I remember protesting with my fellow veterans at local Congressional district offices when the VA closed mental hygiene wards at Northport VA Medical Center in Suffolk County, New York. The county commanders of veterans organizations pleaded with veterans not to protest. They said our elected representatives take care of our veterans and we were wrong to protest.

Many veterans call for a million veteran march on Washington. Veterans and concerned citizens can start with a million letter-writing campaign to their elected Federal officials to protest the proposed suspension of veterans compensation benefits.

Now is the time for all good Americans to came to the aid of our veterans. Never during a period of war have our veterans been treated with so much disrespect. Veterans have protected our great democracy. We can protect our hard earned rights by answering at the ballot box and supporting candidates that support our veterans and their families.

I ask my fellow veterans to join a veterans group like the American Legion, Veterans of Foreign Wars, Vietnam Veterans of America or the Low Country Veterans here in Georgetown County.

Be an advocate for the veterans benefits that you earned through your war or peacetime service and which many of our comrades have died for. Veterans of the Korean War call their war “The Forgotten War,” and Vietnam War Veterans often say, “All we had were each other.”

It does seem some of our elected officials have forgotten what our veterans have done for our nation and what our troops do everyday.

For God & Country,
Greg Bennett
Andrews American Legion Post 69

OSHA fine

I read with interest your report in the Oct. 11 edition about Hazzard Marina being fined $59,200 by the Occupational Safety & Health Administration (OSHA) for various infractions involving its operation on Meeting Street in Georgetown.

This kind of crippling levy against a small business struggling to keep employees working in a devastated boating industry is typical of the ham-handed way in which federal agencies treat entrepreneurs while turning a blind eye to major industries that flaunt environmental and worker safety regulations on a daily basis with what appears to be absolute impunity.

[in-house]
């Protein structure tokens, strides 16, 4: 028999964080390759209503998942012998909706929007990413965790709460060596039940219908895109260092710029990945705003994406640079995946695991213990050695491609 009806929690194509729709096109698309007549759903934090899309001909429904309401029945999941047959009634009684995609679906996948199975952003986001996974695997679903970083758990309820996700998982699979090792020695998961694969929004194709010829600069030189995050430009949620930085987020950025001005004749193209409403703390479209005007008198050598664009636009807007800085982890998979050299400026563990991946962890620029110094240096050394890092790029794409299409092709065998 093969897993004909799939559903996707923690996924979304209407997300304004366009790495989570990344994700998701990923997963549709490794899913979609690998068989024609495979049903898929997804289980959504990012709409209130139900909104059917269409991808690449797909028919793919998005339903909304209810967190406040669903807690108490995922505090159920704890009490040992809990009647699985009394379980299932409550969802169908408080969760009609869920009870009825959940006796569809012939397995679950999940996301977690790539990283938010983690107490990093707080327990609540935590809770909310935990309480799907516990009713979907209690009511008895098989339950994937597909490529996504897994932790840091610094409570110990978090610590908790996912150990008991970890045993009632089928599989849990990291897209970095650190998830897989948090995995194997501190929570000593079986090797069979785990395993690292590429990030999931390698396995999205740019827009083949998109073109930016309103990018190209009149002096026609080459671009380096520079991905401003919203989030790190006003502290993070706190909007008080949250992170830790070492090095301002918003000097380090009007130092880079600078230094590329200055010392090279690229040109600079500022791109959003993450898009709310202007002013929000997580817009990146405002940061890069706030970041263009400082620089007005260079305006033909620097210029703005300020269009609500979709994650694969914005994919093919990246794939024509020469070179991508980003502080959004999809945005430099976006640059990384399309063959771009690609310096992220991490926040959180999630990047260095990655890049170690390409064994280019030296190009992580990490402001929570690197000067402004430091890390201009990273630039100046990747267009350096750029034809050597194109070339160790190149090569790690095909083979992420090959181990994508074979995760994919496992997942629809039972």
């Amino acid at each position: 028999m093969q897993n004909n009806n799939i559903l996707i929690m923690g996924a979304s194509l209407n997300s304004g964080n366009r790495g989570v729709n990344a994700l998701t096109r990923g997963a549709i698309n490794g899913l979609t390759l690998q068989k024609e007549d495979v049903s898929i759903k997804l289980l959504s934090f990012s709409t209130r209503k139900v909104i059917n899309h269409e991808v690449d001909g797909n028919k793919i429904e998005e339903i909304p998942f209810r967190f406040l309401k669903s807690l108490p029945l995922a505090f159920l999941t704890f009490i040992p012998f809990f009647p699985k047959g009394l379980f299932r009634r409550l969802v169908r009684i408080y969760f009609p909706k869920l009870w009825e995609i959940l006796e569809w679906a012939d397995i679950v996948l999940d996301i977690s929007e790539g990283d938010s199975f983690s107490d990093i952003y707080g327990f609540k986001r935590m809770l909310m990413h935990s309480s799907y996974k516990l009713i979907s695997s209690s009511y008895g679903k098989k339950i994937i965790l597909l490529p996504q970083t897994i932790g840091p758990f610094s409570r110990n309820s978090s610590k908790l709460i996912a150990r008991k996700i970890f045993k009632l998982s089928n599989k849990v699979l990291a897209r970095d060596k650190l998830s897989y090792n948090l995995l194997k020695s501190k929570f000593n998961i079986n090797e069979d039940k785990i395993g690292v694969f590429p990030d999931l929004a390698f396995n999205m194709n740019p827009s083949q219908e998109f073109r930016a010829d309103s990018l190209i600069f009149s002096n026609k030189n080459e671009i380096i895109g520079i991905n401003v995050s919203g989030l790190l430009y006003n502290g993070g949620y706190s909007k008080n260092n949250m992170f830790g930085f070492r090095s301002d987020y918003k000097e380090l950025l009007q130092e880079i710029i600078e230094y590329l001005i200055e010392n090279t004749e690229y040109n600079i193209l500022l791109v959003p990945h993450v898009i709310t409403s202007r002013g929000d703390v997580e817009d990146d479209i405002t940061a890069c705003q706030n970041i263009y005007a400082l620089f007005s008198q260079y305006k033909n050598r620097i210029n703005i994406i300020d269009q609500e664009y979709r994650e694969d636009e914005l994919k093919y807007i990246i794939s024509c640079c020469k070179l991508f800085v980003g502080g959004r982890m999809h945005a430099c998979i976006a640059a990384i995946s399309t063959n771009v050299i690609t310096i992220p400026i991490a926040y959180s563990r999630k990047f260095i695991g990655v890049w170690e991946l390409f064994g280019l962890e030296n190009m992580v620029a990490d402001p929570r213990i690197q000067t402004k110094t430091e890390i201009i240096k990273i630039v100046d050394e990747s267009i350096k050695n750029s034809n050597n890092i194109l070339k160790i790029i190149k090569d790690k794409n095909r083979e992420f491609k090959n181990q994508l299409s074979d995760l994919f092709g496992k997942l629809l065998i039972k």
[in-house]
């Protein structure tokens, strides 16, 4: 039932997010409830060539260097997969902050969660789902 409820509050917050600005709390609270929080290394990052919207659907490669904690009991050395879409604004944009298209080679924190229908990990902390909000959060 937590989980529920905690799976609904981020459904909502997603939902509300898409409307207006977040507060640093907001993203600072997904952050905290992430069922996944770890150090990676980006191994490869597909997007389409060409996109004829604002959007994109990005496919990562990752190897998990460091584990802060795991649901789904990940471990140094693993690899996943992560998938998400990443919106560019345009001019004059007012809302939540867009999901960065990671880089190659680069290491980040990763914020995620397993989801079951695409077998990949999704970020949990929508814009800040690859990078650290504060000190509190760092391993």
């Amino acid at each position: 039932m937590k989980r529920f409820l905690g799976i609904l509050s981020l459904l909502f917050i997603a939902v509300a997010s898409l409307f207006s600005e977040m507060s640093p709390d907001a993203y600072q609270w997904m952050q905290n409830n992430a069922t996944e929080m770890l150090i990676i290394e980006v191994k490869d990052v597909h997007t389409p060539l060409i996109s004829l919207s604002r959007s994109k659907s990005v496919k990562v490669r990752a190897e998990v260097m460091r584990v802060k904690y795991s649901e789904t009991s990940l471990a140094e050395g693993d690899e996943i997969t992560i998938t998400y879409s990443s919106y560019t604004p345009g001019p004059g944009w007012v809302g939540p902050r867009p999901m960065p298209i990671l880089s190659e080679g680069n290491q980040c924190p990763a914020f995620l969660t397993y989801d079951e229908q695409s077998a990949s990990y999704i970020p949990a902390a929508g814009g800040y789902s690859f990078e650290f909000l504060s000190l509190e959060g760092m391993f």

Right here in Georgetown, the ArcelorMittal steel mill spews out oxides all over the city on a daily basis, yet neither OSHA nor the misnamed Environmental Protection Agency comes anywhere near that plant, which happens to be owned by the largest steel producer in the world. Big business gets a pass, while the little guys get skewered.

This same OSHA outfit rode into West, Texas and flexed its muscle by fining the owners of the fertilizer plant that exploded and killed 15 people last spring while virtually wiping out the town itself. The fine? $118,000, or exactly double the fine levied on Hazzard Marina. That comes to $7,867 per dead person for the infractions in West, Texas.

I spend thousands of dollars a year and countless hours refinishing the exterior of my house and cleaning up the infiltrating grime that originates with that steel mill, yet when I filed a complaint with the EPA, here’s the response I got: The EPA is barred by law from informing a complainant of any action — or inaction — the EPA may decide to pursue as the result of a complaint.

In other words, there is absolutely no accountability at EPA, no requirement for transparency in the discharge of its responsibilities, and, clearly, no consequence for inaction.

The state government has no interest in enforcing clean air regulations, and the city government treats ArcelorMittal like it is Boeing Aircraft instead of the visual and environmental blight it is to this city. I have nothing but sympathy and respect for the men and women who have to work in that mill, yet nothing but contempt for the corporation that owns the mill and for the federal, state and local governments that should have a hand in regulating its emissions and its working environment.

It is hardly any wonder that Americans are fed up with the federal government’s utter lack of accountability, accompanied by incessant whining about how hard its employees work and how essential the apparatus called government is to the US economy. Keep in mind that all those poor federal employees currently on “furlough” know they will eventually be paid in full for every day the government was shut down. They won’t be out a nickel. Name any other sector of the economy where that preposterous arrangement would be the case.

Brett Phillips
Georgetown   Opinions that appear on this page in Letters to the Editor or in columns do not necessarily reflect the opinions of this newspaper.
The Georgetown Times does not endorse candidates for political office.
Letters to the Editor on the city election are welcome. Deadline to receive them is noon Monday, Oct. 28.
Send to thoward@gtowntimes.com